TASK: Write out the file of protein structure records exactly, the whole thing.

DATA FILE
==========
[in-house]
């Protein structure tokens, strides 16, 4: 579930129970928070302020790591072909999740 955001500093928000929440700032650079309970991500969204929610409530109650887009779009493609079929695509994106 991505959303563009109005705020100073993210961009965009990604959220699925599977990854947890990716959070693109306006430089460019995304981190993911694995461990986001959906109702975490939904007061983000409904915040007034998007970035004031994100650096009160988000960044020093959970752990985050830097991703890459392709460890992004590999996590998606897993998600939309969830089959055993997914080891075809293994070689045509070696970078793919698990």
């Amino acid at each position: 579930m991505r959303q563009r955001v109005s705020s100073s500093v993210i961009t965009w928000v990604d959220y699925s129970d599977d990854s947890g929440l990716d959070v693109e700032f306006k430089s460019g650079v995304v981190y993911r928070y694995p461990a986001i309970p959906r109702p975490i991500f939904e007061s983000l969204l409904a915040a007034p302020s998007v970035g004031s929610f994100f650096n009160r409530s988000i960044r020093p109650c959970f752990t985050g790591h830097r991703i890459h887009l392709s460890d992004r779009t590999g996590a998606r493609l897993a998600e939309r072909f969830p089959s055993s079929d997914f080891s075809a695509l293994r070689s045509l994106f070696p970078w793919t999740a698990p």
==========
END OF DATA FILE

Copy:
[in-house]
């Protein structure tokens, strides 16, 4: 579930129970928070302020790591072909999740 955001500093928000929440700032650079309970991500969204929610409530109650887009779009493609079929695509994106 991505959303563009109005705020100073993210961009965009990604959220699925599977990854947890990716959070693109306006430089460019995304981190993911694995461990986001959906109702975490939904007061983000409904915040007034998007970035004031994100650096009160988000960044020093959970752990985050830097991703890459392709460890992004590999996590998606897993998600939309969830089959055993997914080891075809293994070689045509070696970078793919698990």
């Amino acid at each position: 579930m991505r959303q563009r955001v109005s705020s100073s500093v993210i961009t965009w928000v990604d959220y699925s129970d599977d990854s947890g929440l990716d959070v693109e700032f306006k430089s460019g650079v995304v981190y993911r928070y694995p461990a986001i309970p959906r109702p975490i991500f939904e007061s983000l969204l409904a915040a007034p302020s998007v970035g004031s929610f994100f650096n009160r409530s988000i960044r020093p109650c959970f752990t985050g790591h830097r991703i890459h887009l392709s460890d992004r779009t590999g996590a998606r493609l897993a998600e939309r072909f969830p089959s055993s079929d997914f080891s075809a695509l293994r070689s045509l994106f070696p970078w793919t999740a698990p």